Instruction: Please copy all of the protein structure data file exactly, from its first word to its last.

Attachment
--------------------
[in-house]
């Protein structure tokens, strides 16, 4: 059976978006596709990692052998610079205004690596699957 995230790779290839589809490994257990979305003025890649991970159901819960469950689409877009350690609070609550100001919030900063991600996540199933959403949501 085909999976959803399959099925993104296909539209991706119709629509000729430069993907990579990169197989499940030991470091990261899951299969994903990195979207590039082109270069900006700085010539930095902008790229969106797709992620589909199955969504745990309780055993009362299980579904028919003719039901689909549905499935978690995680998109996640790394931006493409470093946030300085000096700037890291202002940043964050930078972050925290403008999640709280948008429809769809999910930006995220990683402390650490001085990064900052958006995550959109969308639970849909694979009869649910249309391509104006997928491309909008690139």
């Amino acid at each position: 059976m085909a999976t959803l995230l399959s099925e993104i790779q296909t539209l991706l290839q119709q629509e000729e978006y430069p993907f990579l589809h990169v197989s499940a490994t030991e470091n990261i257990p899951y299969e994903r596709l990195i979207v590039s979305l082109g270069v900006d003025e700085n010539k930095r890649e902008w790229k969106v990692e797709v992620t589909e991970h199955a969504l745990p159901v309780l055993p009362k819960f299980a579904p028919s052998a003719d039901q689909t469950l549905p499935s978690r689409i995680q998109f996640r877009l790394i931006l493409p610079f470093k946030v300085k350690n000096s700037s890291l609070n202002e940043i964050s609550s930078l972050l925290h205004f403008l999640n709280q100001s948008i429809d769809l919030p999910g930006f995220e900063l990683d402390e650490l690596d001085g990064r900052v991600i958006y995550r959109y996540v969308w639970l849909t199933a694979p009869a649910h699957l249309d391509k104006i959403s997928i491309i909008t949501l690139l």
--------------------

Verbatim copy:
[in-house]
């Protein structure tokens, strides 16, 4: 059976978006596709990692052998610079205004690596699957 995230790779290839589809490994257990979305003025890649991970159901819960469950689409877009350690609070609550100001919030900063991600996540199933959403949501 085909999976959803399959099925993104296909539209991706119709629509000729430069993907990579990169197989499940030991470091990261899951299969994903990195979207590039082109270069900006700085010539930095902008790229969106797709992620589909199955969504745990309780055993009362299980579904028919003719039901689909549905499935978690995680998109996640790394931006493409470093946030300085000096700037890291202002940043964050930078972050925290403008999640709280948008429809769809999910930006995220990683402390650490001085990064900052958006995550959109969308639970849909694979009869649910249309391509104006997928491309909008690139």
């Amino acid at each position: 059976m085909a999976t959803l995230l399959s099925e993104i790779q296909t539209l991706l290839q119709q629509e000729e978006y430069p993907f990579l589809h990169v197989s499940a490994t030991e470091n990261i257990p899951y299969e994903r596709l990195i979207v590039s979305l082109g270069v900006d003025e700085n010539k930095r890649e902008w790229k969106v990692e797709v992620t589909e991970h199955a969504l745990p159901v309780l055993p009362k819960f299980a579904p028919s052998a003719d039901q689909t469950l549905p499935s978690r689409i995680q998109f996640r877009l790394i931006l493409p610079f470093k946030v300085k350690n000096s700037s890291l609070n202002e940043i964050s609550s930078l972050l925290h205004f403008l999640n709280q100001s948008i429809d769809l919030p999910g930006f995220e900063l990683d402390e650490l690596d001085g990064r900052v991600i958006y995550r959109y996540v969308w639970l849909t199933a694979p009869a649910h699957l249309d391509k104006i959403s997928i491309i909008t949501l690139l």